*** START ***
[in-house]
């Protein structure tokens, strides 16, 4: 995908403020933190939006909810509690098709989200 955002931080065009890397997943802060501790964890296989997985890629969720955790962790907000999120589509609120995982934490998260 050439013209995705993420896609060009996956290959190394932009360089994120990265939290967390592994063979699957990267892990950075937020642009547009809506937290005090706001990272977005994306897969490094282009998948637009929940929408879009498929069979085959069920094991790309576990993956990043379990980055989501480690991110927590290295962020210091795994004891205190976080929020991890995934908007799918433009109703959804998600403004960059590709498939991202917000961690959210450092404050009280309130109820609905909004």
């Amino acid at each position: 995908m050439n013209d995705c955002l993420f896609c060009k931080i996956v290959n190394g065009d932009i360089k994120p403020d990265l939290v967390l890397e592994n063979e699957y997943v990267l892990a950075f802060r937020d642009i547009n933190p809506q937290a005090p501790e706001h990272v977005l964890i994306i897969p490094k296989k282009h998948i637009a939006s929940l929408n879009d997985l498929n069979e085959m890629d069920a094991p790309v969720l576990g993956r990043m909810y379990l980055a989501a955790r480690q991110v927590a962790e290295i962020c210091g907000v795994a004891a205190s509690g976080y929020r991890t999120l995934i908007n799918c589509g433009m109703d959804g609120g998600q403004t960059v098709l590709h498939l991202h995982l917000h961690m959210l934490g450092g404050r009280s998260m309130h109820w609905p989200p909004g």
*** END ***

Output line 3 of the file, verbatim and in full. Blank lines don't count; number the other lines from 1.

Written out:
């Amino acid at each position: 995908m050439n013209d995705c955002l993420f896609c060009k931080i996956v290959n190394g065009d932009i360089k994120p403020d990265l939290v967390l890397e592994n063979e699957y997943v990267l892990a950075f802060r937020d642009i547009n933190p809506q937290a005090p501790e706001h990272v977005l964890i994306i897969p490094k296989k282009h998948i637009a939006s929940l929408n879009d997985l498929n069979e085959m890629d069920a094991p790309v969720l576990g993956r990043m909810y379990l980055a989501a955790r480690q991110v927590a962790e290295i962020c210091g907000v795994a004891a205190s509690g976080y929020r991890t999120l995934i908007n799918c589509g433009m109703d959804g609120g998600q403004t960059v098709l590709h498939l991202h995982l917000h961690m959210l934490g450092g404050r009280s998260m309130h109820w609905p989200p909004g």